[Note – this is a long read, and it’s about much more than the home vs. office debate but rather, the importance of affordable office space to the sustainability of solos and long term access to justice]
Fishtown Lawyer Jordan Rushie makes some strong arguments in favor of renting office space when starting a firm. As Jordan explains, office space gives lawyers a presence in the community and an opportunity to open up that space to local businesses that might become clients. An office also imposes discipline and routine, and can make lawyers feel more like business owners rather than unemployed or self-employed – and therefore, increases the chances of success.
Jordan’s not imagining this either; the stats back him up. As I’ve written previously, studies show that lawyers who work in office or office share environments earn more than their home-office counter parts. And based on my own experience and observations, those solos and smalls who have some kind of dedicated office space generally tend to have more sustainable practices that they’ve grown beyond one lawyer than those who continue to work from home (the exception being lawyers who have bonafide national practices and spend large amounts of time traveling to other locations and therefore, have no need for a real space).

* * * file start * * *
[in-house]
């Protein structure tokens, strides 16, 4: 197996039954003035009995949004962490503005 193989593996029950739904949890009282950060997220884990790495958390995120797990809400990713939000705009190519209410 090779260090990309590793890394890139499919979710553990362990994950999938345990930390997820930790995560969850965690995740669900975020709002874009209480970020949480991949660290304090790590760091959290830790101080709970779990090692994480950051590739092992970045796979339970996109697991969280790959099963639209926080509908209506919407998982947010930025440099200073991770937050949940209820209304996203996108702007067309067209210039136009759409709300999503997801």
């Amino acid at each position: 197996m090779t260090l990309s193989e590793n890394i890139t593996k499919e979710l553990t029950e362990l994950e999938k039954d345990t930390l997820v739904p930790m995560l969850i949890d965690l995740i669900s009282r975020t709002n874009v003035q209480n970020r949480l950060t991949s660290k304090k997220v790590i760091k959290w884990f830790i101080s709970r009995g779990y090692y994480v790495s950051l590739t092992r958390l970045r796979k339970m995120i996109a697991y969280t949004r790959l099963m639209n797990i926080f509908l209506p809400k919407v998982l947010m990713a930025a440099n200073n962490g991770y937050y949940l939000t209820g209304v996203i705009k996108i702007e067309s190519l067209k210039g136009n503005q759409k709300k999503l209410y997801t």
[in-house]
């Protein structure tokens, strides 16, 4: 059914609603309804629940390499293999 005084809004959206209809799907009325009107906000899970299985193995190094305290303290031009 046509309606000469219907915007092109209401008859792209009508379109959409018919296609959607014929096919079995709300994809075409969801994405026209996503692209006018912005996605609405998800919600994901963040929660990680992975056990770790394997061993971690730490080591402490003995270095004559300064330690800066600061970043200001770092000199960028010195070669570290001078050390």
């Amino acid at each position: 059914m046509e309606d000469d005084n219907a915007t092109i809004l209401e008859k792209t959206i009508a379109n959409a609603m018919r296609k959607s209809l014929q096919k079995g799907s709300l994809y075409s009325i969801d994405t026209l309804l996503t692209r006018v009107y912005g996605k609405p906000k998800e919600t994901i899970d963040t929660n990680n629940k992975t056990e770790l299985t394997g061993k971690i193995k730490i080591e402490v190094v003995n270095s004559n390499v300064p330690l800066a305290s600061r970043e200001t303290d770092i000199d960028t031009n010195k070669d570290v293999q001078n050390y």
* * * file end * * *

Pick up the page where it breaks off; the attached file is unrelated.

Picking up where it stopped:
But here’s my beef with Jordan’s post and others like it: they suggest that if lawyers don’t start out with an office, then at best, they’re destined to fail and at worst, are either frauds or losers. And that’s just not so. Rather, many lawyers simply can’t justify the cost of an office starting out and conserve their resources for other priorities.
Ever transparent, Jordan discloses that his law firm’s multi-office space with conference room that he shares with his partner and is located in the community that the firm serves costs $1000/month with utilities and taxes (or around $500/per partner). At those rates, office space is almost a no-brainer even for a complete newbie.
The trouble is that space costs far more in most metropolitan areas – and the added cost isn’t necessarily offset by ability to charge higher rates. Here in Washington D.C., one thousand dollars might get a small space in a class B building or a sublet from an existing law firm. (Here’s what $1600/month gets you, for example). Jordan recommends renting cheap space – but bringing a client to a dingy office that reeks of cigarette smoke and is located in a seedy part of town isn’t exactly going to inspire confidence or generate client referrals.
My guess is that if practice-appropriate office space (i.e., attractive space for lawyers serving business or high worth clients, plainer space near the courts for consumer practices, etc.) were available for $500/month or less, the majority of lawyers who currently office from home would rent space precisely for the reasons that Jordan describes. Unfortunately, the cost of renting office space as a solo remains the one expense that hasn’t been slashed because of technology — as has been the case for legal research, cloud-based practice management tools and computer equipment.